For many people cardiovascular exercise is the core principle of fat loss, every time you glance at a park you’ll notice men and women jogging as a way of burning extra calories to reach their diet goals easier. While some trainers swear by cardio for fat loss there are others who believe that doing cardio is counter productive towards fat loss goals if you want to keep as much lean mass as possible. I personally believe cardio exercises are great and certainly an awesome healthy way of burning off some calories. For some of my clients I even advise utilizing cardio exercise during Clean bulking phase, this is mostly not the case with a hard gainer client but with a typical endomorph/mesomorph athlete this can very powerful way to keeping lean, improving recovery and healthy while still gaining muscle. The problem is I see a lot of guys falling in the trap of overdoing cardio exercise while already being in calorie deficit and that is really the only way you could ever have bad results with it.
There are not many things in fitness industry where you can say the more the better and cardio is definitely not one of those. Every type of workout requires energy and recovery time, doing too much jogging, running, swimming or any other cardio exercise will compromise your fat loss goals, recovery and could lead to muscle loss problems. They idea here is to get all the benefits while avoiding any negative side-effect and finding that place is not easy. Everybody is different and I don’t have the magic formula that can calculate how much cardio is safe for you to do without losing muscle but there are some guidelines which have worked for me.
Does too much cardio exercise really burn muscle?
No matter which forums you go to you can read tons cutting threads and logs where people cry on how much muscle they lost while dieting. When a newbie reads this he suddenly starts to fear muscle loss as a huge problem and something inevitable when trying to get a nice body with visible six pack abs. Fortunately our body does not function so simple and just burn off muscle for no reason, luckily it doesn’t if it did fitness industry would probably be long gone.
If your diet is in line and you eat enough protein with a moderate calorie deficit it’s very unlikely that you’ll lose any muscle. What really happens when you lose some size in first couple is probably fat burn, water level change or glycogen depletion, often it’s only a temporary change in appearance which usually fixes itself in a couple of weeks.
A very important aspect of muscle loss is your own body type, some people will generally lose muscle very quick if they are operating at a big calorie deficit due to too much cardio or calorie restricted diets. My advice is if you feel like cardio is bad for you just stop doing it or limit the amount, sometimes all we got to do is just listen to what our body says. Typically this won’t be a problem for you and these extreme hard gainers are very rare. If you are a hard gainer don’t be discouraged, being a hard gainer is not a bad thing as hard gainers have the ability to maintain very low body fat levels without much effort and generally are considered more aesthetically pleasing than massive power lifter body types.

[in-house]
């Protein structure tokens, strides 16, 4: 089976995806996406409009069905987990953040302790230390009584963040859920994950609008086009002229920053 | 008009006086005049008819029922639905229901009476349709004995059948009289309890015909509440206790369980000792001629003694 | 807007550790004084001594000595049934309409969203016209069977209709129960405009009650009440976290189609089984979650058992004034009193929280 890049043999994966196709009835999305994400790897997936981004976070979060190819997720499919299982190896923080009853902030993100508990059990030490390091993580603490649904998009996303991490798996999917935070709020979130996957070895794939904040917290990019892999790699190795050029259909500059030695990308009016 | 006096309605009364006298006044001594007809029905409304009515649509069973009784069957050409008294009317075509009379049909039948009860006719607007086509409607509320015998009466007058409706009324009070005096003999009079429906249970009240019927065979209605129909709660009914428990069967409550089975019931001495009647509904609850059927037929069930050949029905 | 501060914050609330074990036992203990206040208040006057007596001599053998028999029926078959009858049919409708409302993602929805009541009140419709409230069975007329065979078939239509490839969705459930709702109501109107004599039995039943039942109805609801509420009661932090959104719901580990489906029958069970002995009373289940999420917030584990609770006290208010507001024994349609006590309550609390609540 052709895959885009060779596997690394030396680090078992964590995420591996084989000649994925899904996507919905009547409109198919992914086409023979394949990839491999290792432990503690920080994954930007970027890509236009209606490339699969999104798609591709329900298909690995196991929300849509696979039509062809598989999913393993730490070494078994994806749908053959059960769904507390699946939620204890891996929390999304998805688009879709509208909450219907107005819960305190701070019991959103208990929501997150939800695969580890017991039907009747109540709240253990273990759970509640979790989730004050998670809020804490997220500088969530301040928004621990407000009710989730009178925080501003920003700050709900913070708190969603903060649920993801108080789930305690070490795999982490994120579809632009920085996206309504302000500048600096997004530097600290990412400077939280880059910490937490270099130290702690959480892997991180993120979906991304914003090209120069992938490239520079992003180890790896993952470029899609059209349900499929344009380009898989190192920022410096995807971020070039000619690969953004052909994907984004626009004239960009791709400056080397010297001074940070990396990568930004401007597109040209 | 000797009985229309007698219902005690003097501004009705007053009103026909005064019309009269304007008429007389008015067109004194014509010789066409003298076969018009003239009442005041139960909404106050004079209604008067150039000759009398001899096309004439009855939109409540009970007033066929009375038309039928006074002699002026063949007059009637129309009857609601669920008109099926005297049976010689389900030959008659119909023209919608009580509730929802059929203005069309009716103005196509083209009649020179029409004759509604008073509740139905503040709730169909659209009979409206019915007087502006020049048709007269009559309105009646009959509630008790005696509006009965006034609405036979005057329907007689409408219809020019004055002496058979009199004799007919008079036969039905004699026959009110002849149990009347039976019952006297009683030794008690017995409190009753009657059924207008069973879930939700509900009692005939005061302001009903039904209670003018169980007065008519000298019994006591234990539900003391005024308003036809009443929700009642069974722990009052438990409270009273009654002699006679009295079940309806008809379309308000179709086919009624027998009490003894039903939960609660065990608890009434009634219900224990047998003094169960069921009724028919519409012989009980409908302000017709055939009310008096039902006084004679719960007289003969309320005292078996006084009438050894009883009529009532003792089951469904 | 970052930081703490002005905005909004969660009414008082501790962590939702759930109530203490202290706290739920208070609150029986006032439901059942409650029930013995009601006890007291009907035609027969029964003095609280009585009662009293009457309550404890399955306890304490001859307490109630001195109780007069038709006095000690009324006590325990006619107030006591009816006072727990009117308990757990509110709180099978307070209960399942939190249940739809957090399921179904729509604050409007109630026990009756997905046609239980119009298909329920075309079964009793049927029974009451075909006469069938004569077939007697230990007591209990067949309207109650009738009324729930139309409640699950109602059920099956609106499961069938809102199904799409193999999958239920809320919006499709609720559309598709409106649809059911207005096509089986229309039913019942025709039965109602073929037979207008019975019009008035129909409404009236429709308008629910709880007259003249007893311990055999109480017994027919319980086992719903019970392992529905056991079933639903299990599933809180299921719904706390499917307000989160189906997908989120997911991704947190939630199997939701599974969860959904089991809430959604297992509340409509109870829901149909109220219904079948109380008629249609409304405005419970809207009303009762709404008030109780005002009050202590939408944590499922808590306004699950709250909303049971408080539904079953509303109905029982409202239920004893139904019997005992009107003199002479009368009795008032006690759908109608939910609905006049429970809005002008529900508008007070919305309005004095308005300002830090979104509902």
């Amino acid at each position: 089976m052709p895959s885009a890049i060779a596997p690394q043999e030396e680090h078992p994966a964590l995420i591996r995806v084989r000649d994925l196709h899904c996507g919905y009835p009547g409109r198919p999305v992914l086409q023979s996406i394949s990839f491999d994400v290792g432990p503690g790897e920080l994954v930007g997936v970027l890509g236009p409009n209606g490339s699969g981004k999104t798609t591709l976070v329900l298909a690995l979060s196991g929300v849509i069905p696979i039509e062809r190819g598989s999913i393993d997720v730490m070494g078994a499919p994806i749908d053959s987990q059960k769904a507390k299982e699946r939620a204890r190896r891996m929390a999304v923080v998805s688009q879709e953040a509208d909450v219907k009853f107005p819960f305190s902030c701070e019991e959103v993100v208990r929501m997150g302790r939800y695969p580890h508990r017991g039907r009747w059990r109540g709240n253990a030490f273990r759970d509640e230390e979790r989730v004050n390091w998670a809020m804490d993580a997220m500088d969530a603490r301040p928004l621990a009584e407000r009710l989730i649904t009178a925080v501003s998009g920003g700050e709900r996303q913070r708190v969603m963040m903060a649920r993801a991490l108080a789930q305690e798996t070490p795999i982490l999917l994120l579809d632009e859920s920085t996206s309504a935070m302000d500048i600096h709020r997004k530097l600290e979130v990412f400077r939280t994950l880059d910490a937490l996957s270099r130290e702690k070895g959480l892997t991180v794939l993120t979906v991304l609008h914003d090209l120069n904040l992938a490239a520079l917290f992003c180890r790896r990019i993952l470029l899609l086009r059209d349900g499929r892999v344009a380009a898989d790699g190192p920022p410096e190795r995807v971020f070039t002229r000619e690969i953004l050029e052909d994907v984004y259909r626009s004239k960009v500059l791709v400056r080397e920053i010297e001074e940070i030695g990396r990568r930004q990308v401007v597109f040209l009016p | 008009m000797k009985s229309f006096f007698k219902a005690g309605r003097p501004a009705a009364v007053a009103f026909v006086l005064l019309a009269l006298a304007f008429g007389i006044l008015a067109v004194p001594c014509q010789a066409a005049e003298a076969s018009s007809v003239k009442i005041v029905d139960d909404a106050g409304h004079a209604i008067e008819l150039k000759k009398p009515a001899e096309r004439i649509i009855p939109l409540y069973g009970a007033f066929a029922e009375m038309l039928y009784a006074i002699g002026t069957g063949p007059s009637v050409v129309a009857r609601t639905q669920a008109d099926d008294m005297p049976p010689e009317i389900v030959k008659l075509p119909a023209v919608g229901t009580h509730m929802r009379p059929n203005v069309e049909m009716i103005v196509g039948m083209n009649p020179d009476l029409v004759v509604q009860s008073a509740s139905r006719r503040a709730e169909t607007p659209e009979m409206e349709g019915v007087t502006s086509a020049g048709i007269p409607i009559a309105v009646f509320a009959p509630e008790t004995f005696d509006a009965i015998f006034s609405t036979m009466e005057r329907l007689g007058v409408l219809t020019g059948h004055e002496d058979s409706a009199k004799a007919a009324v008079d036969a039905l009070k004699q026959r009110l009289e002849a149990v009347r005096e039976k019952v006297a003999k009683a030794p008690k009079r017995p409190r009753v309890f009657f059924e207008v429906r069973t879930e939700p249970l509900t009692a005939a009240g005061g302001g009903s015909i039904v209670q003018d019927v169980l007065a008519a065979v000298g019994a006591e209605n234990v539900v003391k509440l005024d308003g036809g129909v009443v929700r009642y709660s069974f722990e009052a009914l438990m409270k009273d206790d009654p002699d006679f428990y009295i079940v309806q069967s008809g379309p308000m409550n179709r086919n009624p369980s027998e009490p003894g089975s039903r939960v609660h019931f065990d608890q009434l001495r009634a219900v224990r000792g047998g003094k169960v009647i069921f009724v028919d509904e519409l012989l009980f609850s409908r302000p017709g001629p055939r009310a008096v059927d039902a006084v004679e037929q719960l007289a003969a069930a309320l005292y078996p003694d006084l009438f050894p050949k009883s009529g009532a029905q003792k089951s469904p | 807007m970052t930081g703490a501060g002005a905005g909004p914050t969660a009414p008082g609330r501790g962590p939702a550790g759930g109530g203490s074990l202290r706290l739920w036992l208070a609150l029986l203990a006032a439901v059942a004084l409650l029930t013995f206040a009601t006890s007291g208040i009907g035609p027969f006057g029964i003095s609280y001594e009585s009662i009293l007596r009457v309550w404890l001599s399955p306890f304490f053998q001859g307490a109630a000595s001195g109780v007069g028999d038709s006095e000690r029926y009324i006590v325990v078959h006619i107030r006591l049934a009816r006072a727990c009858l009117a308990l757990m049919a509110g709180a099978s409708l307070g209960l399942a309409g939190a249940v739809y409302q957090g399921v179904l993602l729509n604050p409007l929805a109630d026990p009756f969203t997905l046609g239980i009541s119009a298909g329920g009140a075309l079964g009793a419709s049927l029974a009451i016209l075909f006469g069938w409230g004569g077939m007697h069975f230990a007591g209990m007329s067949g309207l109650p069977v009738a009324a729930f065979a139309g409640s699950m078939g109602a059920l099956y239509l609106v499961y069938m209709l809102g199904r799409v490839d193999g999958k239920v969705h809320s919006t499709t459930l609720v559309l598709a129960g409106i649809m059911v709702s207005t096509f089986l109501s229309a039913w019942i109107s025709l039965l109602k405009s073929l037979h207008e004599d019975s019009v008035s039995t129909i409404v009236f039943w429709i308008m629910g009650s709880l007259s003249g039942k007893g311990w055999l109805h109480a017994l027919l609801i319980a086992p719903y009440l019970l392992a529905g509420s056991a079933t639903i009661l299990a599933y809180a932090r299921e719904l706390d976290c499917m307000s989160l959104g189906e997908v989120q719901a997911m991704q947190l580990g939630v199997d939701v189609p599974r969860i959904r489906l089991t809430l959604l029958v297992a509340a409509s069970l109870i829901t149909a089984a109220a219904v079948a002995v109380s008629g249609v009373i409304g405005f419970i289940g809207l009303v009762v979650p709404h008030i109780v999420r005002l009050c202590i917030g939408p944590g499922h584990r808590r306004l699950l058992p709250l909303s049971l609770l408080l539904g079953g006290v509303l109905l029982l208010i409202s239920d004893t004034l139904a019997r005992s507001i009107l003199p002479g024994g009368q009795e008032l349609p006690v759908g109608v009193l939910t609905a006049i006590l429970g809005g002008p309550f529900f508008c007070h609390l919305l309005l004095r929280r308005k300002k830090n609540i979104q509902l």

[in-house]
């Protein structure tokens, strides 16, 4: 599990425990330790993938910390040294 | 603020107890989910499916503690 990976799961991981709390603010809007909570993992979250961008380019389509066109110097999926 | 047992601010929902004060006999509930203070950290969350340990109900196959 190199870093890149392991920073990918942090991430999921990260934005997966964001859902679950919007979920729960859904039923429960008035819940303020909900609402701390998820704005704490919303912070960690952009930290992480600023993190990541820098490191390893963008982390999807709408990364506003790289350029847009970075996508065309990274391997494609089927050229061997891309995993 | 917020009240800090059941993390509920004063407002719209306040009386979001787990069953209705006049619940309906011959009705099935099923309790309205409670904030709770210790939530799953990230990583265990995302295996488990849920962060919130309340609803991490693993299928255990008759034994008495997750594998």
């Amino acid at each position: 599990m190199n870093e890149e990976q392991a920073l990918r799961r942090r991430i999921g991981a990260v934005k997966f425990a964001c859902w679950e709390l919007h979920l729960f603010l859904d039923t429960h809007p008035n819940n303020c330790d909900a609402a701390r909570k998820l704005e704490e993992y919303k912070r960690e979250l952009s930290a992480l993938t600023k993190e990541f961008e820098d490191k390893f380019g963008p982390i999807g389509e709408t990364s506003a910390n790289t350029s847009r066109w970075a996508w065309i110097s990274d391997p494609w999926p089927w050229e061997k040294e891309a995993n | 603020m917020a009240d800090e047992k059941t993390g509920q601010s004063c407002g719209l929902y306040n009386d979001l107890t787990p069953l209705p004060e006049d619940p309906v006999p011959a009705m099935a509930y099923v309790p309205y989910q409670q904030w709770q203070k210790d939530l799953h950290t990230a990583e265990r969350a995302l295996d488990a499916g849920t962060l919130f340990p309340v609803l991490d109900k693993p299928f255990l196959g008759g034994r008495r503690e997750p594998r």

How to find your ideal cardio time?
I’ve decided to write about this topic since I’m kind of dealing with a similar issue at the moment. As I’m writing this article I’m in my week 2 of cutting preparations for Musclemania Fitness Model competition. This isn’t my first time trying to lose fat I’m quite familiar how my body reacts to amount of cardio and basically I know my sweet spot which is around 20-25 min of steady state jogging each morning on empty stomach with and changing my calorie intake with Carb cycling.
Finding this out wasn’t easy, I had to test my body with different diets and workout routines. What I found to be most effective is maintaining a 140 heart beat rate for 20 minutes while jogging and if I feel too tired I would just skip the cardio for one day until I recover my strength. Here are some of my guidelines how you can find out your ideal cardio time:
- Start with 15 min after workout or in the morning and gradually increase
- Track your strength and lifts, if the numbers go down decrease cardio
- Always use a heart rate monitor, you don’t want to go over 75% Max Heart Rate
- Don’t make changes every try, test a change for a week and see how it goes, sometimes it takes a bit longer but your body will adapt
- If you notice any symptoms of over-training decrease the amount
Decrease calories vs. increase cardio dilemma
I would say it all comes to personal preference, I love cardiovascular exercise and it feels great to be in shape. Usually while cutting I try to utilize a little of both as both methods have their ups and downs. Decreasing calories intake is probably a better idea for people who just don’t have time to increase their work load and will certainly give you great results without having to worry if you are over-training. Increasing cardio can for some individuals bring faster fat loss results but it’s risky if you don’t have the right diet, Essential vitamin and mineral supplements and a proper Workout recovery method. This is why I suggest you use a little of both and get the best of both worlds.
Until next time, stay awesome and good luck with your fitness goals.